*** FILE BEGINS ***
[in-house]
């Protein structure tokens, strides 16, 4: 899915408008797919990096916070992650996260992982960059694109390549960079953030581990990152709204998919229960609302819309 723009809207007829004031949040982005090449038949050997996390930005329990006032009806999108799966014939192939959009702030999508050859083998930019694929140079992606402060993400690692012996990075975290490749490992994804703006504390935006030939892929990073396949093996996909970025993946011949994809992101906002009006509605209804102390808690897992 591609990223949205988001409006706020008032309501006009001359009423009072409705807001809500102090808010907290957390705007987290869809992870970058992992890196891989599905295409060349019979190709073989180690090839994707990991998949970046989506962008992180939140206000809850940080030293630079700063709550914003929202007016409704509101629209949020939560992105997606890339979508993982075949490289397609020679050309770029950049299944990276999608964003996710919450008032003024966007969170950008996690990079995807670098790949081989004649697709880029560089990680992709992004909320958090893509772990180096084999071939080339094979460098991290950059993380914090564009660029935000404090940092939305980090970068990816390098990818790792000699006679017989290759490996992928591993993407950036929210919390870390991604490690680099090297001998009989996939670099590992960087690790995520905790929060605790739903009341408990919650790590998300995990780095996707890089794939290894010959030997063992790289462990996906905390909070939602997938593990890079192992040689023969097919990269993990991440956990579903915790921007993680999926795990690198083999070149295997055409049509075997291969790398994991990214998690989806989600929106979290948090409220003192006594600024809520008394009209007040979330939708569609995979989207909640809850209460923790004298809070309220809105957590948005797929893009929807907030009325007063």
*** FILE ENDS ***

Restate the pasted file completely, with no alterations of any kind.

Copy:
[in-house]
């Protein structure tokens, strides 16, 4: 899915408008797919990096916070992650996260992982960059694109390549960079953030581990990152709204998919229960609302819309 723009809207007829004031949040982005090449038949050997996390930005329990006032009806999108799966014939192939959009702030999508050859083998930019694929140079992606402060993400690692012996990075975290490749490992994804703006504390935006030939892929990073396949093996996909970025993946011949994809992101906002009006509605209804102390808690897992 591609990223949205988001409006706020008032309501006009001359009423009072409705807001809500102090808010907290957390705007987290869809992870970058992992890196891989599905295409060349019979190709073989180690090839994707990991998949970046989506962008992180939140206000809850940080030293630079700063709550914003929202007016409704509101629209949020939560992105997606890339979508993982075949490289397609020679050309770029950049299944990276999608964003996710919450008032003024966007969170950008996690990079995807670098790949081989004649697709880029560089990680992709992004909320958090893509772990180096084999071939080339094979460098991290950059993380914090564009660029935000404090940092939305980090970068990816390098990818790792000699006679017989290759490996992928591993993407950036929210919390870390991604490690680099090297001998009989996939670099590992960087690790995520905790929060605790739903009341408990919650790590998300995990780095996707890089794939290894010959030997063992790289462990996906905390909070939602997938593990890079192992040689023969097919990269993990991440956990579903915790921007993680999926795990690198083999070149295997055409049509075997291969790398994991990214998690989806989600929106979290948090409220003192006594600024809520008394009209007040979330939708569609995979989207909640809850209460923790004298809070309220809105957590948005797929893009929807907030009325007063």